For 125 years, University Medical Center Brackenridge has been at the center of healthcare in Central Texas. During the summer and fall of 2009, the Seton Family of Hospitals conducted interviews focusing on UMC Brackenridge’s proud past and exciting future.
From hundreds of hours of audio recordings, we have selected interviews which recall watershed moments in our history, and discuss the evolution of modern medicine.
Certainly no single incident has impacted UMC Brackenridge more than the tragic day in 1966 when a deranged ex-Marine named Charles Whitman climbed the University of Texas Tower and began firing. In the aftermath, 14 people and Whitman himself were dead, and scores of others wounded.
University Medical Center Brackenridge, known 43 years ago simply as Brackenridge Hospital, had for its time a state-of-the-art emergency department. But nothing—equipment, manpower, treatment options, emergency drills—could have prepared the clinicians and staff for what was about to happen.
Maxine Cantu-Martinez was an on-duty nurse when the shooting victims—alive and dead—began arriving in waves.
Longtime Austin news anchor Neal Spelce recounts the chaos, news coverage, and efforts to replenish the city’s quickly depleted blood supply.
Ultimately, many vital emergency and trauma lessons were learned by the Brackenridge staff that day. Procedures which were cobbled together in the middle of a chaotic afternoon became studied, refined, and ultimately adopted as useful triage and emergency medical techniques.
But University Medical Center Brackenridge’s expertise in trauma care began long before the Whitman shootings. UMC Brackenridge had the region’s first ambulance, the first intensive care unit, the first Level II trauma center, and now the region’s first Level I trauma center (along with Dell Children’s Medical Center for pediatric trauma).
Legendary trauma surgeon Dr. Tom Coopwood recounts his own experiences at Brackenridge, and discusses the expert level of trauma care at University Medical Center Brackenridge.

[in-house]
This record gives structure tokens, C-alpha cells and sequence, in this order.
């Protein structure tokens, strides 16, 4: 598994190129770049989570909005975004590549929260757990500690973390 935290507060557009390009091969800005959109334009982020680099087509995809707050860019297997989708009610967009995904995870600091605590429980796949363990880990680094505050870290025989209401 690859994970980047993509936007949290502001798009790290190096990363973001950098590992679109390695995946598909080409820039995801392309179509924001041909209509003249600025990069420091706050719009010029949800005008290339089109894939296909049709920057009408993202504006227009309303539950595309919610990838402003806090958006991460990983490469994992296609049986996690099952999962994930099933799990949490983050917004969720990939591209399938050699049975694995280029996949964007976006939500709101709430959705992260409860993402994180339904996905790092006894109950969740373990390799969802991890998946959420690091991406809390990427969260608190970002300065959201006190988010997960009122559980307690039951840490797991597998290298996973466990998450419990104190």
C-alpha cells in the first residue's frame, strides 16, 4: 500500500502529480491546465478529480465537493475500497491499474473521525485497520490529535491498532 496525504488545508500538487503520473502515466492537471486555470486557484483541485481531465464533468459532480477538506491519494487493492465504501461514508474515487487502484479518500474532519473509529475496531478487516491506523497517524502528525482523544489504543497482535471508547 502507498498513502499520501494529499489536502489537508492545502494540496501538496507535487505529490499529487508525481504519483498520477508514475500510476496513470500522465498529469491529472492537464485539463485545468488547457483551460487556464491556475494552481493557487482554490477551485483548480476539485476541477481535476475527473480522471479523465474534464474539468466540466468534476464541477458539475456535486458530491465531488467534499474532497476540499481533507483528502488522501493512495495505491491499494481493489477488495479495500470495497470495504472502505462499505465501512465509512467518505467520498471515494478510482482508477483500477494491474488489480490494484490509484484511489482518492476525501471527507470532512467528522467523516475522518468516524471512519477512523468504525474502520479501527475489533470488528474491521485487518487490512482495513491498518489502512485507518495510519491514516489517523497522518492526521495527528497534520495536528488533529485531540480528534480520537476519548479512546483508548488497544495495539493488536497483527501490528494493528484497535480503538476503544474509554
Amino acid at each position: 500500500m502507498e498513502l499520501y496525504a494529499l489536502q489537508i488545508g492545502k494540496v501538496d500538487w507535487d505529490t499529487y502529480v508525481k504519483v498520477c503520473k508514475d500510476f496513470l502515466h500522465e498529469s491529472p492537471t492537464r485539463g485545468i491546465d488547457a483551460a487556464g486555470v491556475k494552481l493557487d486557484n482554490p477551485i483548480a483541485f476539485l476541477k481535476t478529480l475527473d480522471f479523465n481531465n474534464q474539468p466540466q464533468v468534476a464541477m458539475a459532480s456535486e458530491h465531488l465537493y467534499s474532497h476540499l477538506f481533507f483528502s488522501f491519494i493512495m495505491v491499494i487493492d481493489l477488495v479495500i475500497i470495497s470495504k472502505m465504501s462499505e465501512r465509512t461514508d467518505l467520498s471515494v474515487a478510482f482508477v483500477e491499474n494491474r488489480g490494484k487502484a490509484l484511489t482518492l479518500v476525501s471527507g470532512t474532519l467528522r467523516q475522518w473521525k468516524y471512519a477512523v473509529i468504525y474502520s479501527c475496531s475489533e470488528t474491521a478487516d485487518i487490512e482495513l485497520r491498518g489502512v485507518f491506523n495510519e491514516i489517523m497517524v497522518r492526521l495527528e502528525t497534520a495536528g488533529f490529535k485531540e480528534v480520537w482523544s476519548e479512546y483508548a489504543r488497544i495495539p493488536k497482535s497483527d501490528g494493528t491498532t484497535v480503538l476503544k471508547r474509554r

In the summer of 2009, University Medical Center Brackenridge was designated by the State of Texas as the region’s first Level I trauma center, the latest advancement in the evolution of this remarkable facility.
1884 Texas’ first public hospital, City/County Hospital
1915 Austin’s first publicly funded nursing school, Brackenridge School of Nursing
1948 Central Texas’ first intercranial surgery, Brackenridge Hospital
1960 Region’s first intensive care unit
1961 Region’s first open heart surgery and heart/lung machine
1966 Modern concept of trauma center born
1972 Region’s first kidney transplant
1988 Region’s first pediatric hospital, Children’s Hospital of Austin
1995 Seton assumed operation of city-owned Brackenridge
1996 Region’s first Level II Trauma Center designation
1996 Region’s first endoscopic spine surgery
2002 Brain & Spine Center
2004 Texas’ first Joint Commission stroke certification
2005 Region’s first stereotactic radio surgery
2007 Clinical Education Center at Brackenridge established to provide the region’s first multidisciplinary medical and nursing education programs
2009 North America’s first Adult Stem Cell & Spinal Cord Injury Summit
2009 First Trauma and Critical Care Conference attracts international talent to
When I was about 8 years old, I was a patient in the old red brick Brackenridge, for 3 months. I had polio and was quarantined. The only treatment at the time was penicillin, which, they learned later, had no effect on a virus. They also used the “Sister Kinney” treatment, which consisted of wrapping our paralyzed limbs in hot blankets. This was during the polio epidemic and everyone was scared to death of the disease. Of course, my family was devastated but, after about a year, I was back to normal. I returned to Brackenridge as a volunteer in the ER in 1985 and joined the staff in 1992.